Trump: US May Not Impose More Tariffs on China

By Thomson Reuters – Re-Blogged From Newsmax

President Donald Trump said on Friday that he may not impose more tariffs on Chinese goods after Beijing sent the United States a list of measures it was willing to take to resolve trade tensions, although he added it was unacceptable that some major items were omitted from the list.

Trump has imposed tariffs on $250 billion of Chinese imports to force concessions from Beijing on the list of demands that would change the terms of trade between the two countries. China has responded with import tariffs on U.S. goods.

Advertisements

India’s Booming Economy Expected To Firm Up Gold Demand

By Frank Holmes – Re-Blogged From Gold Eagle

Starting today, the five-day festival known as Diwali—literally, “a row of lights”—will be observed by millions of Hindus, Sikhs and Jains worldwide. A celebration of good triumphing over evil, the festival typically coincides with the Hindu new year. Regular readers of Frank Talk should know that Diwali is also an auspicious time to buy gold coins and jewelry as gifts for loved ones, and in the past the increased demand has been enough to move gold prices to the upside.

Continue reading

Weekly Climate and Energy News Roundup #334

Brought to You by www.SEPP.org, The Science and Environmental Policy Project

By Ken Haapala, President

Importance of Clouds: MIT Sloan Professor of Meteorology emeritus Richard Lindzen wrote TWTW stating that, in the past weeks, TWTW may have underemphasized the importance of clouds and overemphasized water vapor in their roles of causing climate change. Perhaps TWTW did because the role of El Niños in influencing atmospheric temperatures trends can easily be seen by looking at a graph of the entire record since December 1978. El Niños put a lot of water vapor into the air and temperatures peak quickly, then fall slowly as the moisture drops out. The influence is particularly strong in the Arctic, where there is little water vapor in the atmosphere. But the El Niño influence is not strong in the dry Antarctic, for reasons not clear.

Continue reading

Why The Market Crash Is Just Beginning

By Michael Pento – Re-Blogged From Silver Phoenix

Wall Street’s playbook stipulates that every down tick in the market is just another buying opportunity. While that is most often true, peak margins, a slowing global economy and the bond bubble collapse makes this time more like 2008 than just a routine selloff.

In the vanguard of this coming market crash is China, whose make-pretend growth rate slid to 6.5% in the third quarter. This is the slowest pace of growth that the communist government has been willing to own up to since the last global financial crisis. Leaving one to conclude that the reality in China is far worse.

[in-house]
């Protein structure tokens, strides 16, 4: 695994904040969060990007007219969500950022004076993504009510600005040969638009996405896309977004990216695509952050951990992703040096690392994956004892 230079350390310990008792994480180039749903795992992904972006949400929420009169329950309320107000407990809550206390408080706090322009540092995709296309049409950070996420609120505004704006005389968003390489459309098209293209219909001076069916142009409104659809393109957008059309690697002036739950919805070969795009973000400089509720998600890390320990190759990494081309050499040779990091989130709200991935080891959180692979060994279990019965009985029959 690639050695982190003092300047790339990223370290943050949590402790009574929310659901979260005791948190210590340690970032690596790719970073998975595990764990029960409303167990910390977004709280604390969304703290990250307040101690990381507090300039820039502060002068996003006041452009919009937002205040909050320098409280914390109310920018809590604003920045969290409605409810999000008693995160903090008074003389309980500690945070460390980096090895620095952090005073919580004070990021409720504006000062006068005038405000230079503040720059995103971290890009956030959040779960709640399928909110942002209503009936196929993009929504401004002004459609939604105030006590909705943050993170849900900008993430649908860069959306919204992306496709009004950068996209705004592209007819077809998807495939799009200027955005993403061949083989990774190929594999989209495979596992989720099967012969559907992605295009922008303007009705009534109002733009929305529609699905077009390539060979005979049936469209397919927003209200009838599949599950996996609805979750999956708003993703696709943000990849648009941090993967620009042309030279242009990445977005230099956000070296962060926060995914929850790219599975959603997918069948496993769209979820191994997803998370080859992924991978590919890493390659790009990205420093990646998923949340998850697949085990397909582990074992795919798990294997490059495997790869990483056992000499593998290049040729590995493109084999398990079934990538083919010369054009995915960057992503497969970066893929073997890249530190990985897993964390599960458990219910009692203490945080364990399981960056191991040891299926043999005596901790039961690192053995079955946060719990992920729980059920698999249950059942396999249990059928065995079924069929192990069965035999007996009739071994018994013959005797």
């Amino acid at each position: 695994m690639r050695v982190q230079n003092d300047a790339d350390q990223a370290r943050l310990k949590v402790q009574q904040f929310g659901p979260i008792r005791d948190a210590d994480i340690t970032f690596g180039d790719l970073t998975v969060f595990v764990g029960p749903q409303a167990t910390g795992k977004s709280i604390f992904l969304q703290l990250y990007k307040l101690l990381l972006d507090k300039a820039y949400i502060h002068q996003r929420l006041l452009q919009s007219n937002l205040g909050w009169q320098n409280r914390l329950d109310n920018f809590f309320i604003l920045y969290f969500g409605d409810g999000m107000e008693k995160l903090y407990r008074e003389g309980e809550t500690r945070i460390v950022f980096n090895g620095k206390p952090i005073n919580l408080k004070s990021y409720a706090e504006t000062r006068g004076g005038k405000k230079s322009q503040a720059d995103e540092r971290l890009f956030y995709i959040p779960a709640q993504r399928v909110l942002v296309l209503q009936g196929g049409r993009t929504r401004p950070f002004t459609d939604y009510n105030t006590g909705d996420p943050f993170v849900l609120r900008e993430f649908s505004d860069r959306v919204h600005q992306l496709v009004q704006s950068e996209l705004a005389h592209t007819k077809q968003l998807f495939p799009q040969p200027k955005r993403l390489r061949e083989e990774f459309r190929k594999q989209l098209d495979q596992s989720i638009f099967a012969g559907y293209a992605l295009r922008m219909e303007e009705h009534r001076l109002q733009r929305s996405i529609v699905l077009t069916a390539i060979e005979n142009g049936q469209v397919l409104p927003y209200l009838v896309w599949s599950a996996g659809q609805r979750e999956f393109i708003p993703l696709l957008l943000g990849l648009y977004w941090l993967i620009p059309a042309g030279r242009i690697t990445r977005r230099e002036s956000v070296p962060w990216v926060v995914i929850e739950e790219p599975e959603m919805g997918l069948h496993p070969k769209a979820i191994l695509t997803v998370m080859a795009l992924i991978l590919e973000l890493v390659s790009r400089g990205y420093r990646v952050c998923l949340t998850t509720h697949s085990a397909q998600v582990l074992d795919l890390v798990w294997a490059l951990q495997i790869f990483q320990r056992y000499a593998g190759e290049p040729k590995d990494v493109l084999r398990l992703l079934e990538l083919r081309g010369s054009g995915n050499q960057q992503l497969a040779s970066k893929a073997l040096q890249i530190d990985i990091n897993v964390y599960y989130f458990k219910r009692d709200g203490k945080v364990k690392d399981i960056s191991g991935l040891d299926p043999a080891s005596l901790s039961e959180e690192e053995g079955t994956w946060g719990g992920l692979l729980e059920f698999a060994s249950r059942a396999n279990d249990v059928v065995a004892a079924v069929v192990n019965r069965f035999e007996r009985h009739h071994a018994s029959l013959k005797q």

Continue reading

Space Race Game Changer? Chinese Space Elevator Breakthrough

By Eric Worrall – Re-Blogged From WUWT

South China Morning Post has published a claim that Chinese researchers have successfully synthesised a sample of a carbon nanotube material so strong it could be used to construct the tether cable of a space elevator.

China has strongest fibre that can haul 160 elephants – and a space elevator?

Scientists say just 1 cubic centimetre of the carbon nanotube material won’t break under the weight of more than 800 tonnes

Continue reading

The Biggest Of Big Pictures

By Alasdair Macleod – Re-Blogged From Gold Eagle

I have had a request from Mrs Macleod to write down in simple terms what on earth is going on in the world, and why is it that I think gold is so important in this context. She-who-must-be-obeyed does not fully share my interest in the subject. An explanation of the big picture is also likely to be useful to many of my readers and their spouses, who do not share an enduring interest in geopolitics either.

That is the purpose of this article. It can be bewildering when a casual observer tries to follow global events, something made more difficult by editorial policies at news outlets, and the commentary from most analysts, who are, frankly, ill-informed. Accordingly, this article addresses the topic that dominates our future. The most important players in the great game of geopolitics are America and China. But before launching into an update, I shall lay down the disciplines required for an informed analysis.

Continue reading

Looming US Technology-Security Minerals Crisis?

By Paul Driessen – Re-Blogged From WUWT

Impacts from the 1973 OPEC oil embargo could pale by comparison to an embargo or other disrupted access to the exotic, critical and strategic metals and minerals that are essential for energy, computer, defense and other technologies that are the foundation for virtually every facet of US economy and security. Right now, the United States imports up to 100% of those materials – and two dozen of them come 60% to 100% from China, Russia or mines controlled by those two countries.

Ironically, we likely have all of them right under our feet. But the United States is the only nation in the world that locks them up, makes them inaccessible under almost any conditions. My article lays out some of the steps that must be taken to address this untenable, unsustainable situation … and cites a new book that provides fascinating and disturbing details about it.


Continue reading